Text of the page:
Canadian analyst Professor Michel Chossudovsky from the University of Ottawa has revealed that Operation Cast Lead is in fact the legacy of "a broader military-intelligence agenda first formulated by the government of Prime Minister Ariel Sharon in 2001", aiming to produce a "planned humanitarian disaster," designed to inflict mass civilian casualties and terror - that is, to weaken resistance, increase Israeli control, and encourage Palestinian emigration. Contrary to Israeli official rhetoric, military targets are secondary to this principal objective.
In this respect, operation beginning in December 08 actually implements what was known as the "Dagan Plan" in 2001 - Operation Justified Vengeance, named after known its founder, retired general and current Mossad commander, Meir Dagan. The operation planned to destroy "the infrastructure of the Palestinian leadership" and collect the arms of "various Palestinian forces and expelling or killing its military leadership." The cumulative impact of this strategy would be to eliminate the viability of Gazan political and military resistance to Israeli penetration, permitting the forcible "cantonization" of the Occupied Territories under the nominal rule of the politically-coopted Fatah faction.
Hints that the scope of the operation, already killing and injuring thousands of Palestinian civilians, would be far broader than hitherto admitted, came when Deputy Defence Minister Matan Vilnai told Israeli Army Radio that the Palestinians would "bring upon themselves a bigger Holocaust because we will use all our might to defend ourselves."
Post-1999: Gaza as Locus of Resource Conflict
The question, of course, is why now? Pundits have pointed at the telling coincidence of imminent Israeli elections, requiring the Olmert cabinet to find new ways to regain some semblance of credibility after the disastrous Hizbullah defeat in southern Lebanon, not to mention the impact of domestic scandals. Yet even more significant is the role of imminent Palestinian elections. As of September 2008, Israeli political observes noted an erupting "constitutional crisis" in the Occupied Territories due to disagreement "between Hamas and Fatah over when the next Palestinian elections will be held." Hamas officials stated that they would "not acknowledge Abu Mazen's legitimacy as President of the Palestinian Authority (PA) after January 2009, when it believes his term in office is due to finish." According to Hamas, "new elections should be held in January 09′ since according to the PA's Basic Law (which also serves as its temporary constitution) Abu Mazen finishes his Presidential term after 4 years." In the event of failure to do so, the Presidency "temporarily passes to the Speaker of the Parliament, Abd al-‘Aziz Dweik." As he is currently imprisoned by Israeli authorities, Hamas would resort to appointing Dweik's deputy "who is also a Hamas member."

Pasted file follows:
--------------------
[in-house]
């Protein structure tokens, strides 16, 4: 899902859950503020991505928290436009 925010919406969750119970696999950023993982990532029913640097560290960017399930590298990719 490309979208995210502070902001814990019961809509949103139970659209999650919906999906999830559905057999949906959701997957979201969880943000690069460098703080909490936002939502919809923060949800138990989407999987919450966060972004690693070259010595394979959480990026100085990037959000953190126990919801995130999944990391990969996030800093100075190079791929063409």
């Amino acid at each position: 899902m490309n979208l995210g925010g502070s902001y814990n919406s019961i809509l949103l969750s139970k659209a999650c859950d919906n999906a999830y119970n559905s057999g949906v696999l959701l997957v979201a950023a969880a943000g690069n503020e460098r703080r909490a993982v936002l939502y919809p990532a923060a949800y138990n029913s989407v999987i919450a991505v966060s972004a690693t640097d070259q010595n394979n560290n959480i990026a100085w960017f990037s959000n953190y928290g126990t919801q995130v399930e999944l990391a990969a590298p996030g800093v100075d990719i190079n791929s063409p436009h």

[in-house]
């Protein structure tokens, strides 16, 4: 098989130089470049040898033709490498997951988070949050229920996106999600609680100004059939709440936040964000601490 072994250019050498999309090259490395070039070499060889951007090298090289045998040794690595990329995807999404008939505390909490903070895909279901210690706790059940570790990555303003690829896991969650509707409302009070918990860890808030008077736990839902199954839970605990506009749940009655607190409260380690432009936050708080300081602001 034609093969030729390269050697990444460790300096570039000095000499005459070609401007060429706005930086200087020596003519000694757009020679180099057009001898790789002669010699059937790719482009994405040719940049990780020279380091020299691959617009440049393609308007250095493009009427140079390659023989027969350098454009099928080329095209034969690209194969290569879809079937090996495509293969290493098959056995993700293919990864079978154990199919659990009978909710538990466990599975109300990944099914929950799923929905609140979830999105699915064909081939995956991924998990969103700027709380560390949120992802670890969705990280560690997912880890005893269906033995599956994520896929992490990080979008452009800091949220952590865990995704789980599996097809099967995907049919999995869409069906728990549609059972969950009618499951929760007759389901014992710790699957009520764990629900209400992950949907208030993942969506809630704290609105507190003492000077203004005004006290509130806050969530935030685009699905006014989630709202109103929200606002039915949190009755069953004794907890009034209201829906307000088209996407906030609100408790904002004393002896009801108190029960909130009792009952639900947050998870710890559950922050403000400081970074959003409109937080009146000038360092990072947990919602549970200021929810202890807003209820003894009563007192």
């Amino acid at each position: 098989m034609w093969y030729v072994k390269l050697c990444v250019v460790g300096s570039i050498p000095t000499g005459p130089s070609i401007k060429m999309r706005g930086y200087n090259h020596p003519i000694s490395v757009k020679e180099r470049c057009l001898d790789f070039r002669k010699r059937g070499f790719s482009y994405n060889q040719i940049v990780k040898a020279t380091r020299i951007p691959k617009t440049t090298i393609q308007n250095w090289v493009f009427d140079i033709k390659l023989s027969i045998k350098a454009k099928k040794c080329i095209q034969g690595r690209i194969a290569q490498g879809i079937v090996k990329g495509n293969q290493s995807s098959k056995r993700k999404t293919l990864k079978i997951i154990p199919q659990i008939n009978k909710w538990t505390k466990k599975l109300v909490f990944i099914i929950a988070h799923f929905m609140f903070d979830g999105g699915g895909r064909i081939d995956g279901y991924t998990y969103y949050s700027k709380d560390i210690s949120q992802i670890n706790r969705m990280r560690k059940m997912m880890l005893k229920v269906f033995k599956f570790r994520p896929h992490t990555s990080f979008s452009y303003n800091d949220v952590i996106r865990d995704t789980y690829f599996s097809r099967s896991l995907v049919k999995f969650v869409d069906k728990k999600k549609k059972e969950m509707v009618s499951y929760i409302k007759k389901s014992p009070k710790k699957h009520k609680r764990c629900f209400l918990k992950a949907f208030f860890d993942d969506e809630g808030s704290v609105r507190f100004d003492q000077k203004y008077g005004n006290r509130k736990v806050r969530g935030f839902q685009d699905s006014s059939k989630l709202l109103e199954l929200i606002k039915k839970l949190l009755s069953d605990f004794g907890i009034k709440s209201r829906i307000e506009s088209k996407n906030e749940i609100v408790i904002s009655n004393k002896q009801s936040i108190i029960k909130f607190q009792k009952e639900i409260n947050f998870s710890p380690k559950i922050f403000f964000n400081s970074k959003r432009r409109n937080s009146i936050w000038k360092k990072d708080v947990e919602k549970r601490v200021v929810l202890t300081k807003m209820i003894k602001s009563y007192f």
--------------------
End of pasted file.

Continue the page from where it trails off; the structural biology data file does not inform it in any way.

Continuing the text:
Given the growing weakness of Abbas and the increasing popularity of Hamas, it was far from likely that the PA would be able to forestall elections until January 2010, as it had wanted to, without severe recriminations and domestic opposition. Both presidential and parliamentary elections were therefore likely in 2009, and would have allowed Hamas to consolidate its power in the Occupied Territories.
Israeli military and policy planners clearly recognized that this would create significant difficulties for Israel's own plans for the Occupied Territories. A decade back, the British the oil firm BG International discovered a huge deposit of natural gas just off the Gaza coast, containing 1.2 trillion cubic feet of gas valued at over $4 billion. Controlling security over air and water around Gaza, Israel quickly moved to negotiate a deal with BG to access Gaza's natural gas at cheap rates.
The incentives for Israel are obvious - as the Telegraph reports: "Israel's indigenous gas fields - north of the Gaza Marine field - could run out within a few years and the only other long-term source will be a pipeline from neighbouring Egypt."